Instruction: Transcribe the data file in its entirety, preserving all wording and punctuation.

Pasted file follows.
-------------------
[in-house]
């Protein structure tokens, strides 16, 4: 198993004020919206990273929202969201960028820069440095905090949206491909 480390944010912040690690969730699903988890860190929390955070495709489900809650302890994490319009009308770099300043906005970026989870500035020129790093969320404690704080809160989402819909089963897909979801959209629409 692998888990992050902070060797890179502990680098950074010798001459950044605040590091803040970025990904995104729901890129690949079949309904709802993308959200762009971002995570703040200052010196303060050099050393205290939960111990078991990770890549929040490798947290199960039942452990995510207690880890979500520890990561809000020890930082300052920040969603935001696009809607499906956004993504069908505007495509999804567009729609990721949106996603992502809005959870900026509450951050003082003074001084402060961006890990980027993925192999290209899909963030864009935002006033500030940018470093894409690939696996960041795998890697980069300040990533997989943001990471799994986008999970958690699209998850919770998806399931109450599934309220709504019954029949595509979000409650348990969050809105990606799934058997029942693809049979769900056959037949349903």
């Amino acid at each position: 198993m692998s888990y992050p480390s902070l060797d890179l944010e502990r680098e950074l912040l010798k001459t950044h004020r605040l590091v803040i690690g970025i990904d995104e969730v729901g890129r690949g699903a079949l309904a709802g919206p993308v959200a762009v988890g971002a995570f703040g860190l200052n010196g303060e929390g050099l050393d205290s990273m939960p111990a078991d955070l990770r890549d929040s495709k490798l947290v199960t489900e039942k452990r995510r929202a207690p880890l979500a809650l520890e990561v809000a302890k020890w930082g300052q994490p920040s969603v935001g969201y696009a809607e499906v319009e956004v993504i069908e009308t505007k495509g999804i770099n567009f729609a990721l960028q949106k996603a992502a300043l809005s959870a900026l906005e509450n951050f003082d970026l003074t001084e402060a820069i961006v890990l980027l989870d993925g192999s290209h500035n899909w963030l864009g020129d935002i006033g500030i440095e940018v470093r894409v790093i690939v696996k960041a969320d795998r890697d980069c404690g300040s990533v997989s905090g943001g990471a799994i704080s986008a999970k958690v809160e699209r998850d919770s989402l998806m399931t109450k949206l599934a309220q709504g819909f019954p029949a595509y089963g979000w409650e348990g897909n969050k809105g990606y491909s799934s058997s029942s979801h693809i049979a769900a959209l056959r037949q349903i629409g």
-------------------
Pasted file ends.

[in-house]
């Protein structure tokens, strides 16, 4: 198993004020919206990273929202969201960028820069440095905090949206491909 480390944010912040690690969730699903988890860190929390955070495709489900809650302890994490319009009308770099300043906005970026989870500035020129790093969320404690704080809160989402819909089963897909979801959209629409 692998888990992050902070060797890179502990680098950074010798001459950044605040590091803040970025990904995104729901890129690949079949309904709802993308959200762009971002995570703040200052010196303060050099050393205290939960111990078991990770890549929040490798947290199960039942452990995510207690880890979500520890990561809000020890930082300052920040969603935001696009809607499906956004993504069908505007495509999804567009729609990721949106996603992502809005959870900026509450951050003082003074001084402060961006890990980027993925192999290209899909963030864009935002006033500030940018470093894409690939696996960041795998890697980069300040990533997989943001990471799994986008999970958690699209998850919770998806399931109450599934309220709504019954029949595509979000409650348990969050809105990606799934058997029942693809049979769900056959037949349903």
């Amino acid at each position: 198993m692998s888990y992050p480390s902070l060797d890179l944010e502990r680098e950074l912040l010798k001459t950044h004020r605040l590091v803040i690690g970025i990904d995104e969730v729901g890129r690949g699903a079949l309904a709802g919206p993308v959200a762009v988890g971002a995570f703040g860190l200052n010196g303060e929390g050099l050393d205290s990273m939960p111990a078991d955070l990770r890549d929040s495709k490798l947290v199960t489900e039942k452990r995510r929202a207690p880890l979500a809650l520890e990561v809000a302890k020890w930082g300052q994490p920040s969603v935001g969201y696009a809607e499906v319009e956004v993504i069908e009308t505007k495509g999804i770099n567009f729609a990721l960028q949106k996603a992502a300043l809005s959870a900026l906005e509450n951050f003082d970026l003074t001084e402060a820069i961006v890990l980027l989870d993925g192999s290209h500035n899909w963030l864009g020129d935002i006033g500030i440095e940018v470093r894409v790093i690939v696996k960041a969320d795998r890697d980069c404690g300040s990533v997989s905090g943001g990471a799994i704080s986008a999970k958690v809160e699209r998850d919770s989402l998806m399931t109450k949206l599934a309220q709504g819909f019954p029949a595509y089963g979000w409650e348990g897909n969050k809105g990606y491909s799934s058997s029942s979801h693809i049979a769900a959209l056959r037949q349903i629409g």